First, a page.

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Second Marriage and Estate Planning

StachlerHarmon Attorneys at Law April 6, 2023

Estate planning allows you to set forth specific instructions in advance concerning how your property, assets, and investments should be managed, disposed of, or distributed when you’re no more. However, when in a second marriage, there are several considerations you need to put in mind when drafting your estate plan. Apart from creating or updating the estate plan to include your new spouse, you should also remember to make suitable provisions for your children from the previous marriage or relationship. 

At StachlerHarmon Attorneys at Law, we have the resources to walk clients through complicated estate planning matters involving second marriages. Our practiced Ohio estate planning attorneys can tell you about your various legal options and strategize an effective plan to draft or update your estate plan with your new spouse. Our firm proudly serves clients across Dayton, Miamisburg, Warren, Clark County, Greene County, and Butler County, Ohio.  

Rights of a Surviving Spouse in Ohio

When a person dies with a valid will in Ohio, their surviving spouse may choose to accept what they’ve been given under the decedent’s will or contest the provisions of the will within five (5) months. Regardless of their decision, the surviving spouse will receive all jointly owned assets, one or two vehicles, and a support allowance of up to $40,000 (if there are no minor children). 

Conversely, if the decedent died without a valid will, Ohio’s intestate succession law will determine how the deceased person’s probate assets will be distributed. If there are no children, the surviving spouse will receive the entire estate. However, if the deceased is survived by one child from another relationship, the surviving spouse will receive $20,000 as spousal allowance and one-half of the remaining estate. 

What to Consider When Creating an Estate Plan in a Second Marriage 

If you’re thinking about establishing an estate plan in your second marriage, here are some vital things to consider: 

Establish a Prenuptial Agreement

When entering a second marriage with significant assets, you should consider making a prenuptial agreement. The prenup can protect your finances and assets and make adequate provisions for children from your previous marriage or relationships.  

Consider the Inheritance of Your Children

However, it is important that you consider the inheritance of your children. This allows you to make suitable provisions for them and prevent them from losing most of their future inheritance to your new partner. 

Establish a Trust to Protect Your Assets 

Additionally, you can consider establishing a living trust to leave assets for your children and future generations before remarrying. A trust allows you to keep away assets for your children until a future date. Also, creating a trust can be a sensible way to bypass the time-consuming and expensive probate process.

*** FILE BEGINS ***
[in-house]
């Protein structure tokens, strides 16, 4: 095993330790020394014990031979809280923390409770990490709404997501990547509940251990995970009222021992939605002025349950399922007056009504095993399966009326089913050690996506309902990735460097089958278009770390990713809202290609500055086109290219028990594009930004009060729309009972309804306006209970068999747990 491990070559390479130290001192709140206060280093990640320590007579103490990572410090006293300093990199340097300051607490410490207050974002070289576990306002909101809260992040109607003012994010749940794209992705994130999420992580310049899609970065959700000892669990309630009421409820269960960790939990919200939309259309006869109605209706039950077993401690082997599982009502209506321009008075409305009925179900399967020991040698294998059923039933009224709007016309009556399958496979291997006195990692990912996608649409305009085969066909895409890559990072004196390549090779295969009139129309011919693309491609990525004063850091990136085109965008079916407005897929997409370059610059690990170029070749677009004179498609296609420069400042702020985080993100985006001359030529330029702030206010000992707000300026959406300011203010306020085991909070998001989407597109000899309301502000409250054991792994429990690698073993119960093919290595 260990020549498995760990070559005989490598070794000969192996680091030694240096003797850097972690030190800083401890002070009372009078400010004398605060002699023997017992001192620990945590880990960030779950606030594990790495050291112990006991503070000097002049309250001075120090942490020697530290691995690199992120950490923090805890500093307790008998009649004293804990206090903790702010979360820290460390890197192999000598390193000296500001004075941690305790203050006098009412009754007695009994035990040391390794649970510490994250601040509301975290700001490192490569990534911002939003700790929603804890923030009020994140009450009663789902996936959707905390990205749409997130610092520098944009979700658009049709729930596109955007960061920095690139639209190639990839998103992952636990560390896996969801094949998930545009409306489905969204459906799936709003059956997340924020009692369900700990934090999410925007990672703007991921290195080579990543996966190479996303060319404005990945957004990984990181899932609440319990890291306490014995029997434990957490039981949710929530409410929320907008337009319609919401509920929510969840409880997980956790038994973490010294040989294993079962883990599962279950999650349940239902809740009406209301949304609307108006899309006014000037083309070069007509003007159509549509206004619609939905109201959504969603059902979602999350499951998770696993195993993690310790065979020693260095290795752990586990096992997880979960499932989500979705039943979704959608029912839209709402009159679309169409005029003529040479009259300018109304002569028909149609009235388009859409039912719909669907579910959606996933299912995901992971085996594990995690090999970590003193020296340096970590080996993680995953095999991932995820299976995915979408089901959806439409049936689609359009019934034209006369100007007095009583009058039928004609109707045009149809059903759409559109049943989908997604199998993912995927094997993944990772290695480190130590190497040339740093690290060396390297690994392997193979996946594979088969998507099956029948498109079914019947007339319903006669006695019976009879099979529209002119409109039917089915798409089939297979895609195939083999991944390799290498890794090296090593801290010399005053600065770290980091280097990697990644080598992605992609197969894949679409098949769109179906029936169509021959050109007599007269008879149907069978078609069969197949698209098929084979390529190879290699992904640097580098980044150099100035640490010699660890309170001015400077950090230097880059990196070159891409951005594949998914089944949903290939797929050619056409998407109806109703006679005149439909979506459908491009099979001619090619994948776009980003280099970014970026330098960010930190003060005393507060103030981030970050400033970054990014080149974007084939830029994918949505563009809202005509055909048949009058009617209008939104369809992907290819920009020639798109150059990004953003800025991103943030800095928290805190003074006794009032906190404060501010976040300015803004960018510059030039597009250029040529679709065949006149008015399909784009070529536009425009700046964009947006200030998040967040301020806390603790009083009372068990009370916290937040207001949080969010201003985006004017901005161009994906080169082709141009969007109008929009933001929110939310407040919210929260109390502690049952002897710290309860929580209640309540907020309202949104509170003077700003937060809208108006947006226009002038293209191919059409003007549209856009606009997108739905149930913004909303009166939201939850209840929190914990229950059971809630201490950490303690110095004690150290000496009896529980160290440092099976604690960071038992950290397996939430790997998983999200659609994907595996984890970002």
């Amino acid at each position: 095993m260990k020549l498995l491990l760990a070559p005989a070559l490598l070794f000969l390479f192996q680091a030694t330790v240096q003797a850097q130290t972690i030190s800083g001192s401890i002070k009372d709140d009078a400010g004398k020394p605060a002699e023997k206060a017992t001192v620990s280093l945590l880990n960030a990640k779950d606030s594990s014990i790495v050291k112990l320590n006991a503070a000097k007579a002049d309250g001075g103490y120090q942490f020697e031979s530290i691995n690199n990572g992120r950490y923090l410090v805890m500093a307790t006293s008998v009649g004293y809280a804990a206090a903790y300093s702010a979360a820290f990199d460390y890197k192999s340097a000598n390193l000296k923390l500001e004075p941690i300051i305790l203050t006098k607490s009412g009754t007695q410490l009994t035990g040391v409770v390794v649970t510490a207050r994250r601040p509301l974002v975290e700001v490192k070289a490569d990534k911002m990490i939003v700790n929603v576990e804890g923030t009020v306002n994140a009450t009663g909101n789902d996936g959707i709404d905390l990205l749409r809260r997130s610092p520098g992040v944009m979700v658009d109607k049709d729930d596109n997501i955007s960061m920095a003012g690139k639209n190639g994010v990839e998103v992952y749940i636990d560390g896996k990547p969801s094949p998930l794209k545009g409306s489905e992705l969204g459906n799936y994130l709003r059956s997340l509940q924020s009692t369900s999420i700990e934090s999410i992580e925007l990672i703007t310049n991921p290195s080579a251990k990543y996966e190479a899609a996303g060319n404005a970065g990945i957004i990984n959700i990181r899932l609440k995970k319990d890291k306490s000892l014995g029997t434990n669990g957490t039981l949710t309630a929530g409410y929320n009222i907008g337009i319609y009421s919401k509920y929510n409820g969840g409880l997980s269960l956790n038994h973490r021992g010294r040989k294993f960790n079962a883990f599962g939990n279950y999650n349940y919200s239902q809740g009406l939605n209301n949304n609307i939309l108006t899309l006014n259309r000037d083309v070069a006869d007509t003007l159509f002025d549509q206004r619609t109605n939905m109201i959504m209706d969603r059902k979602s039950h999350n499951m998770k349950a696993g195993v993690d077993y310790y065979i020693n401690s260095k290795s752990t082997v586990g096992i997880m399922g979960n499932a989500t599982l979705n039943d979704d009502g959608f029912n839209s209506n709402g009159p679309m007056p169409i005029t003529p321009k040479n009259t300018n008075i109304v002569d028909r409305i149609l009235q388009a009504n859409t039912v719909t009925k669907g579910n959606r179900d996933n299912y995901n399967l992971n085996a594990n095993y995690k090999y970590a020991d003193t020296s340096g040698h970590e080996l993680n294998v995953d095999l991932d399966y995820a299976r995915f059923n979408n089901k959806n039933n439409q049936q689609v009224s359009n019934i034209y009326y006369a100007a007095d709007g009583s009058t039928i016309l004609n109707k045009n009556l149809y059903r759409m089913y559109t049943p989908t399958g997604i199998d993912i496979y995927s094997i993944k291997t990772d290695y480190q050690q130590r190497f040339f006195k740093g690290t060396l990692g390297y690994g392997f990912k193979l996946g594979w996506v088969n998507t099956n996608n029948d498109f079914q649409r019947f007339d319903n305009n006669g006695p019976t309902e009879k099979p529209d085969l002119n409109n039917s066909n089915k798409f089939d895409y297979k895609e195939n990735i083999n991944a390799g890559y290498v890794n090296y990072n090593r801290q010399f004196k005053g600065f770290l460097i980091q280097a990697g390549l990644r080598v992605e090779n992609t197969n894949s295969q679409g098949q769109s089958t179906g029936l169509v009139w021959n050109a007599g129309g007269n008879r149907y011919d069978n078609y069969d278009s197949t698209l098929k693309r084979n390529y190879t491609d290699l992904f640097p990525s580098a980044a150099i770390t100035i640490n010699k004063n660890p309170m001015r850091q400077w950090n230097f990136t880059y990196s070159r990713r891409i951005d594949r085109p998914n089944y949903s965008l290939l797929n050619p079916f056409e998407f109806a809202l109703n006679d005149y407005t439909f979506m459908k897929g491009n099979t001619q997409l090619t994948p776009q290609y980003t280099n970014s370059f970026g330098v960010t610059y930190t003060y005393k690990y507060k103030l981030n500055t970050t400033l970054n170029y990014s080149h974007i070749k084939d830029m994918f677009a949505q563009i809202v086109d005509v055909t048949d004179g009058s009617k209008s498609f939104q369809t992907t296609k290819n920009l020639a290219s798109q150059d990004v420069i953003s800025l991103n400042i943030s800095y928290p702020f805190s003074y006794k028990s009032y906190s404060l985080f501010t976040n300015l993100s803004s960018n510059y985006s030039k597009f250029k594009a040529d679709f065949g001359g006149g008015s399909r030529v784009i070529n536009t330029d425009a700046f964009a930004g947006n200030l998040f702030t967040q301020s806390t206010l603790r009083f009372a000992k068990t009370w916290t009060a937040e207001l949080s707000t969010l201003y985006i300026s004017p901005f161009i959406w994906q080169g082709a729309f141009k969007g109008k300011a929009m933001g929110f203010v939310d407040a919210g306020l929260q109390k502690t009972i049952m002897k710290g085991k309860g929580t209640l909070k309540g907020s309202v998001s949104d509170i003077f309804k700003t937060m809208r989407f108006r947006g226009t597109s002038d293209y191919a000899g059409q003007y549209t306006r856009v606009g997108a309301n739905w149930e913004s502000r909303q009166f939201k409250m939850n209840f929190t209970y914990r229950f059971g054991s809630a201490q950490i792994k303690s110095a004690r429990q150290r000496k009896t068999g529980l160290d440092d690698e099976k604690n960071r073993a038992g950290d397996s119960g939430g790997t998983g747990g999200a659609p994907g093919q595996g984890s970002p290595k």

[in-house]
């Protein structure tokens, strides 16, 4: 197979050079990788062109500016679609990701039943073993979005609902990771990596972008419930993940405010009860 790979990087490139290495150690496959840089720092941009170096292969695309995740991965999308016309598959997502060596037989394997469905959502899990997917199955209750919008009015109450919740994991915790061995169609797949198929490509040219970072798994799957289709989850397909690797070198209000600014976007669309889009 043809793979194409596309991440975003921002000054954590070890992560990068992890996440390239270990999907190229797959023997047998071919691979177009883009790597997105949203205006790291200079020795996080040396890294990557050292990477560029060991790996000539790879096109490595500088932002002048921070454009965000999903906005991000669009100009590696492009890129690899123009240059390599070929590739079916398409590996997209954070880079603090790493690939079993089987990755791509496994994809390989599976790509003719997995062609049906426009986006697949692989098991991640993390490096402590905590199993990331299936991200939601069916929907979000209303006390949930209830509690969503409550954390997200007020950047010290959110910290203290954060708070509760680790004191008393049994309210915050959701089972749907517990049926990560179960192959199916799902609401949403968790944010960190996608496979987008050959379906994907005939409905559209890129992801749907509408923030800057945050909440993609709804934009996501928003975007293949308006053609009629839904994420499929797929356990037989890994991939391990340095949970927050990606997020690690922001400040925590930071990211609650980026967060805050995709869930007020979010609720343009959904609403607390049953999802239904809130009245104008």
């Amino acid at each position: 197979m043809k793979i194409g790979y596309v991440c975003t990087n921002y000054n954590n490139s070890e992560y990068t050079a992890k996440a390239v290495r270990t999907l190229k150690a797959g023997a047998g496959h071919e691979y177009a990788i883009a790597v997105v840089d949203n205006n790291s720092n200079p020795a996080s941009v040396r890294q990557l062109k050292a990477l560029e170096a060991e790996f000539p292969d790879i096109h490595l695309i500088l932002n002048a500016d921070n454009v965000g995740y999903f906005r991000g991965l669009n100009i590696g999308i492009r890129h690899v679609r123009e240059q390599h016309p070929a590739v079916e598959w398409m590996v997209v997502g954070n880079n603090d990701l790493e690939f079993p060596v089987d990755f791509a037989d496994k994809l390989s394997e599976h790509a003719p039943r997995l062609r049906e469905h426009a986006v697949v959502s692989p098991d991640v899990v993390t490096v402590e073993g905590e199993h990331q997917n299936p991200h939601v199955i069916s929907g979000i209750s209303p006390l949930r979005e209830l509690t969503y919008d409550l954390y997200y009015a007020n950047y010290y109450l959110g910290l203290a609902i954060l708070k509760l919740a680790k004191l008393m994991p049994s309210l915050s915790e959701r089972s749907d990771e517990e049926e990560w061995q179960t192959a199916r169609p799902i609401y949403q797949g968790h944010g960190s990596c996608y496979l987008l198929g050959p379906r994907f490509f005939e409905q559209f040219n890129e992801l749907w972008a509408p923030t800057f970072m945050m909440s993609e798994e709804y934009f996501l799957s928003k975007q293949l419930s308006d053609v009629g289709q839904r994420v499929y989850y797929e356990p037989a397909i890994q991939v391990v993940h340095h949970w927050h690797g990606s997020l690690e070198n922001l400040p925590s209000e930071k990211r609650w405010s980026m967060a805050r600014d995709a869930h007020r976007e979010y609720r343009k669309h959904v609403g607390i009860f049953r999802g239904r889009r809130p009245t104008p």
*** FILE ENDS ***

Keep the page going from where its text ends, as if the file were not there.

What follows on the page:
Update Beneficiaries

Also, try as much as possible to update the named beneficiaries on your life insurance policy, retirement plans, and annuity. Make sure it is consistent with your current wishes. Depending on your unique circumstances, you may consider buying additional retirement plans or life insurance policies to include your new partner. 

Consider the Cost of Long-Term Care

Likewise, you may need to start planning for the cost of nursing home or long-term care of your partner. It is your responsibility to cover the cost of long-term care when there is a need for it. Therefore, ensure that this is included in your estate plan. 

Common Mistakes to Avoid

When creating or updating an estate plan in a second marriage, here are some common mistakes and potential pitfalls to avoid: 

  • Delaying giving inheritances, money, or gifts to your children. 

  • Not updating your wills 

  • Not changing beneficiary designations. 

  • Treating all heirs and beneficiaries equally. 

  • Not discussing about estate planning with your close family members. 

  • Not removing your ex-spouse from your estate plan. 

  • Not updating or changing your financial documents. 

  • Not including your new partner in your estate plan. 

  • Not discussing your finances with your current partner. 

  • Not working with an experienced estate planning attorney. 

Unfortunately, even the slightest error or oversight can invalidate your estate plan or result in disputes and hostilities among beneficiaries and surviving loved ones during estate settlement. Hence, you need to work with a dedicated estate planning lawyer for detailed guidance. 

Depend on Knowledgeable Legal Assistance

Updating your estate plan regularly is crucial – especially after a second or subsequent marriage – to ensure that it is consistent with your current wishes. However, creating or updating an estate plan in a second marriage can be quite complex. Therefore, consulting a knowledgeable estate planning attorney is imperative to direct you through the legal process and help you navigate key decisions.  

At StachlerHarmon Attorneys at Law, we’re passionate about giving guidance to clients in the legal matters of estate planning and second marriages. Our attorneys will help identify assets and inheritance to leave for your children and determine the ideal estate plan that best fits your unique needs. Also, we can help update your estate plan, create a list of beneficiaries, and ensure the new plan caters to all necessary provisions. 

Contact StachlerHarmon Attorneys at Law today to arrange a simple consultation with a trusted estate planning attorney. Our reliable team has everything you need to make intelligent decisions. We’re proud to serve clients across Dayton, Miamisburg, Warren, Clark County, Greene County, and Butler County, Ohio.